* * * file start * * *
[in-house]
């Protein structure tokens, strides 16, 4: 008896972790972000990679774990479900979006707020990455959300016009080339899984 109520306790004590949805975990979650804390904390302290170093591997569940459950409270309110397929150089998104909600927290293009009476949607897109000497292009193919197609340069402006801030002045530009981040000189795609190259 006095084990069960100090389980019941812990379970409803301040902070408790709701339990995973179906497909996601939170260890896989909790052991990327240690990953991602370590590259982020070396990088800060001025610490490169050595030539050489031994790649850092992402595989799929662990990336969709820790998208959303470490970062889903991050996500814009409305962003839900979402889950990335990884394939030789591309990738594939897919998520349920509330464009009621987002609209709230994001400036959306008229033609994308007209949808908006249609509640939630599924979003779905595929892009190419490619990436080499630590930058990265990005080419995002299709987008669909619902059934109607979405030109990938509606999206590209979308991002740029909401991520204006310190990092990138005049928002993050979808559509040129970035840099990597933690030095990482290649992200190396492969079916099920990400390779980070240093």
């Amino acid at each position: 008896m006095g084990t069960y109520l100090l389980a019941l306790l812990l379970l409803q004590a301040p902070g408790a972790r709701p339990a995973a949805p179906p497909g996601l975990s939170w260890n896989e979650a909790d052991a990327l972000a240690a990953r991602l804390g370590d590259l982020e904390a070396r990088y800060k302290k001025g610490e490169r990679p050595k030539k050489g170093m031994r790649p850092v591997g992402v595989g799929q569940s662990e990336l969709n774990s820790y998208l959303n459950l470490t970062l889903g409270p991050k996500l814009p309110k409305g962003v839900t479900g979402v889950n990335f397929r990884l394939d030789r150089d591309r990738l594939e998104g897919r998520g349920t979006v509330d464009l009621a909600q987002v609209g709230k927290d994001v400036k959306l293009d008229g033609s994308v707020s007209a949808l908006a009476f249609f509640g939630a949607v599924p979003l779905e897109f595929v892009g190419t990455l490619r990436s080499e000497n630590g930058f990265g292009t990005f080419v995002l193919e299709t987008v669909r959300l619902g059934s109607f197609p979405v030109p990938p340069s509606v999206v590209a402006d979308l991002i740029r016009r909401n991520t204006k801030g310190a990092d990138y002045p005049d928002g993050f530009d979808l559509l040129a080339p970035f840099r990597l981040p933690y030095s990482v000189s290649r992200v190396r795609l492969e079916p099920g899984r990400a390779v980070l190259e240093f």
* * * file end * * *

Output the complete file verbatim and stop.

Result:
[in-house]
């Protein structure tokens, strides 16, 4: 008896972790972000990679774990479900979006707020990455959300016009080339899984 109520306790004590949805975990979650804390904390302290170093591997569940459950409270309110397929150089998104909600927290293009009476949607897109000497292009193919197609340069402006801030002045530009981040000189795609190259 006095084990069960100090389980019941812990379970409803301040902070408790709701339990995973179906497909996601939170260890896989909790052991990327240690990953991602370590590259982020070396990088800060001025610490490169050595030539050489031994790649850092992402595989799929662990990336969709820790998208959303470490970062889903991050996500814009409305962003839900979402889950990335990884394939030789591309990738594939897919998520349920509330464009009621987002609209709230994001400036959306008229033609994308007209949808908006249609509640939630599924979003779905595929892009190419490619990436080499630590930058990265990005080419995002299709987008669909619902059934109607979405030109990938509606999206590209979308991002740029909401991520204006310190990092990138005049928002993050979808559509040129970035840099990597933690030095990482290649992200190396492969079916099920990400390779980070240093």
């Amino acid at each position: 008896m006095g084990t069960y109520l100090l389980a019941l306790l812990l379970l409803q004590a301040p902070g408790a972790r709701p339990a995973a949805p179906p497909g996601l975990s939170w260890n896989e979650a909790d052991a990327l972000a240690a990953r991602l804390g370590d590259l982020e904390a070396r990088y800060k302290k001025g610490e490169r990679p050595k030539k050489g170093m031994r790649p850092v591997g992402v595989g799929q569940s662990e990336l969709n774990s820790y998208l959303n459950l470490t970062l889903g409270p991050k996500l814009p309110k409305g962003v839900t479900g979402v889950n990335f397929r990884l394939d030789r150089d591309r990738l594939e998104g897919r998520g349920t979006v509330d464009l009621a909600q987002v609209g709230k927290d994001v400036k959306l293009d008229g033609s994308v707020s007209a949808l908006a009476f249609f509640g939630a949607v599924p979003l779905e897109f595929v892009g190419t990455l490619r990436s080499e000497n630590g930058f990265g292009t990005f080419v995002l193919e299709t987008v669909r959300l619902g059934s109607f197609p979405v030109p990938p340069s509606v999206v590209a402006d979308l991002i740029r016009r909401n991520t204006k801030g310190a990092d990138y002045p005049d928002g993050f530009d979808l559509l040129a080339p970035f840099r990597l981040p933690y030095s990482v000189s290649r992200v190396r795609l492969e079916p099920g899984r990400a390779v980070l190259e240093f």